Sumi, U.S. Pat. No. 5,254,498 discloses a method of forming a barrier metal structure in a contact hole to ensure good metal coverage by the metal. The invention forms an oxide layer over a metal barrier layer (e.g., W) in a contact hole and forming a contact metal over the oxide.
Woo, U.S. Pat. No. 4,833,099 teaches a N2 anneal after a tungsten deposition but before forming an oxidation layer over the tungsten layer. The N2 anneal inhibits the Tungsten from reacting with oxygen in the oxidation step and allow formation of a planar and uncontaminated oxide layer.
It is an object of this invention to provide a process to prevent the formation of precipitates on substrate surface that contains Titanium (Ti) after a contact layer etch back.
It is another object of this invention to provide a process to prevent the formation of and/or to remove precipitates from the surface of a water after a tungsten etch back and more particularly from substrate surface that contains titanium,
Accordingly, the present invention provides a process to prevent the formation of precipitates on a substrate surface after etching back a contact layer. The substrate surface includes a layer containing Titanium. A contact layer overlies the layer containing titanium. Next, the contact layer is etched back. After the contact layer etch back, the wafer is treated with an oxygen plasma at a pressure of about 4 Torr and at a temperature of about 260° C. for about 15 seconds. This plasma etch eliminates the post contact layer etch back precipitate problem.
More particularly, the present invention provides a process to prevent the formation of precipitates on a TiN barrier layer after etching back a tungsten contact layer. A tungsten contact layer overlies the TiN barrier layer. Next, the tungsten contact layer is etched back. After the tungsten contact layer etch back, the wafer is treated with an oxygen plasma at a pressure of about 4 Torr and at a temperature of about 260° C. for about 15 seconds. This plasma etch eliminates the contact layer etch back precipitate problem.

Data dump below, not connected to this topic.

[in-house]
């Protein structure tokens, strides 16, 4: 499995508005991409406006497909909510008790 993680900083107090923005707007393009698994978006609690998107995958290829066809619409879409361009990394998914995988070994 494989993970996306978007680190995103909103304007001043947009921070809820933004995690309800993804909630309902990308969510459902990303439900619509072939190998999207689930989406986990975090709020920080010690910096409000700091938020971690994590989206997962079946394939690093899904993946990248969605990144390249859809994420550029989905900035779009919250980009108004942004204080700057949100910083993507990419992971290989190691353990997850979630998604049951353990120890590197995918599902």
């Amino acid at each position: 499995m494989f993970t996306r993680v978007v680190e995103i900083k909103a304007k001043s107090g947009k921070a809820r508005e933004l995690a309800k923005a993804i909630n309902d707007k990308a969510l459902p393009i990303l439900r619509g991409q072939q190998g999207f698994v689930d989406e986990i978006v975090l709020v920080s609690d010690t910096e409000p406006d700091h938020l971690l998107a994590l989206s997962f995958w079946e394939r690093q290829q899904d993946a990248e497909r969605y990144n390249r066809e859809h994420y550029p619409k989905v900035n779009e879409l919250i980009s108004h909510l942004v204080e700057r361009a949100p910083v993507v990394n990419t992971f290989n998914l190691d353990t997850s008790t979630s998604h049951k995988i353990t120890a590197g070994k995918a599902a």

The drawings show the following:
FIG. 1 shows a cross-sectional view of a wafer prior to the contact layer etch back.
FIG. 2 shows a cross-sectional view of a wafer after the contact layer etch back.
FIG. 3 shows a cross-sectional view of a wafer after an interconnect layer is formed on the substrate surface.
Accordingly, the process of the current invention provides a post tungsten etch back process to reduce precipitation problems. FIG. 1 shows a cross-sectional view of a portion of a semiconductor substrate 10, upon which the present invention is practiced. The device shown in FIG. 1 is a typical MOS transistor and is shown for representative purposes only. Region 20 is the source, region 21 is the drain, region 22 is the gate and regions 23 are field oxide. Also shown are contact regions 20a and 21a where contact is to be made to the active areas of the device. These contact regions can be formed of a silicide. The structure shown in FIG. 1 is formed using well know prior are semiconductor process techniques. The terms substrate is mean to include devices formed within a semiconductor wafer and the layers overlying the wafer. The term substrate surface is meant to include the upper most exposed layers on a semiconductor wafer. Although a specify MOS transistor is shown, it will be appreciated that the present invention can be practiced on any type of semiconductor device or structure.